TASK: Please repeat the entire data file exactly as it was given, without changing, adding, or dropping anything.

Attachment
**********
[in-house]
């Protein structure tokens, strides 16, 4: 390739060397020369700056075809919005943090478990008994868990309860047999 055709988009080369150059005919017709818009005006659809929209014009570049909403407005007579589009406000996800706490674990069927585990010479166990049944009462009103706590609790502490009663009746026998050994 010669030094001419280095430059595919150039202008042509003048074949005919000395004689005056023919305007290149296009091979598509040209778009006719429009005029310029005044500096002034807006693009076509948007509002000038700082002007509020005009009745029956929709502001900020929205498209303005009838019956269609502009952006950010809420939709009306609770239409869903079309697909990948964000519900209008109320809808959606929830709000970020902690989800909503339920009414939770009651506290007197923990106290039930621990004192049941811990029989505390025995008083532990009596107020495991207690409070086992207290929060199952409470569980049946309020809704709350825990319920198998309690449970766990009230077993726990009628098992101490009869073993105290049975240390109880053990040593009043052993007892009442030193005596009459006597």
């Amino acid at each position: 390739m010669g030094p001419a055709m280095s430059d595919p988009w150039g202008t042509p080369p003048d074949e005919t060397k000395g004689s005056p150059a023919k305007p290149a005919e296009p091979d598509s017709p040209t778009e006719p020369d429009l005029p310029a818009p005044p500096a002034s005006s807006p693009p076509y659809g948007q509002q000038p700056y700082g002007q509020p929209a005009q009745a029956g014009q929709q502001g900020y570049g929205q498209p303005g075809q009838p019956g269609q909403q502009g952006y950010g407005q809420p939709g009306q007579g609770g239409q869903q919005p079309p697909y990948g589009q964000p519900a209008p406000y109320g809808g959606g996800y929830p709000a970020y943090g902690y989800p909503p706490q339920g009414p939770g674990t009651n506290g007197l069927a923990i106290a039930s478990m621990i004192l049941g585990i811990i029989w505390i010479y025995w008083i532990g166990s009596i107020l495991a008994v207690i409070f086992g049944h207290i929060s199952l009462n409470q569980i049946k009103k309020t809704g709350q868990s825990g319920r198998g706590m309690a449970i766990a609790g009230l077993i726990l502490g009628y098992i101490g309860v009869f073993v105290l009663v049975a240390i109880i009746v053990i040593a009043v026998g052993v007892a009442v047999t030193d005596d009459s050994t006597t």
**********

[in-house]
């Protein structure tokens, strides 16, 4: 390739060397020369700056075809919005943090478990008994868990309860047999 055709988009080369150059005919017709818009005006659809929209014009570049909403407005007579589009406000996800706490674990069927585990010479166990049944009462009103706590609790502490009663009746026998050994 010669030094001419280095430059595919150039202008042509003048074949005919000395004689005056023919305007290149296009091979598509040209778009006719429009005029310029005044500096002034807006693009076509948007509002000038700082002007509020005009009745029956929709502001900020929205498209303005009838019956269609502009952006950010809420939709009306609770239409869903079309697909990948964000519900209008109320809808959606929830709000970020902690989800909503339920009414939770009651506290007197923990106290039930621990004192049941811990029989505390025995008083532990009596107020495991207690409070086992207290929060199952409470569980049946309020809704709350825990319920198998309690449970766990009230077993726990009628098992101490009869073993105290049975240390109880053990040593009043052993007892009442030193005596009459006597």
């Amino acid at each position: 390739m010669g030094p001419a055709m280095s430059d595919p988009w150039g202008t042509p080369p003048d074949e005919t060397k000395g004689s005056p150059a023919k305007p290149a005919e296009p091979d598509s017709p040209t778009e006719p020369d429009l005029p310029a818009p005044p500096a002034s005006s807006p693009p076509y659809g948007q509002q000038p700056y700082g002007q509020p929209a005009q009745a029956g014009q929709q502001g900020y570049g929205q498209p303005g075809q009838p019956g269609q909403q502009g952006y950010g407005q809420p939709g009306q007579g609770g239409q869903q919005p079309p697909y990948g589009q964000p519900a209008p406000y109320g809808g959606g996800y929830p709000a970020y943090g902690y989800p909503p706490q339920g009414p939770g674990t009651n506290g007197l069927a923990i106290a039930s478990m621990i004192l049941g585990i811990i029989w505390i010479y025995w008083i532990g166990s009596i107020l495991a008994v207690i409070f086992g049944h207290i929060s199952l009462n409470q569980i049946k009103k309020t809704g709350q868990s825990g319920r198998g706590m309690a449970i766990a609790g009230l077993i726990l502490g009628y098992i101490g309860v009869f073993v105290l009663v049975a240390i109880i009746v053990i040593a009043v026998g052993v007892a009442v047999t030193d005596d009459s050994t006597t």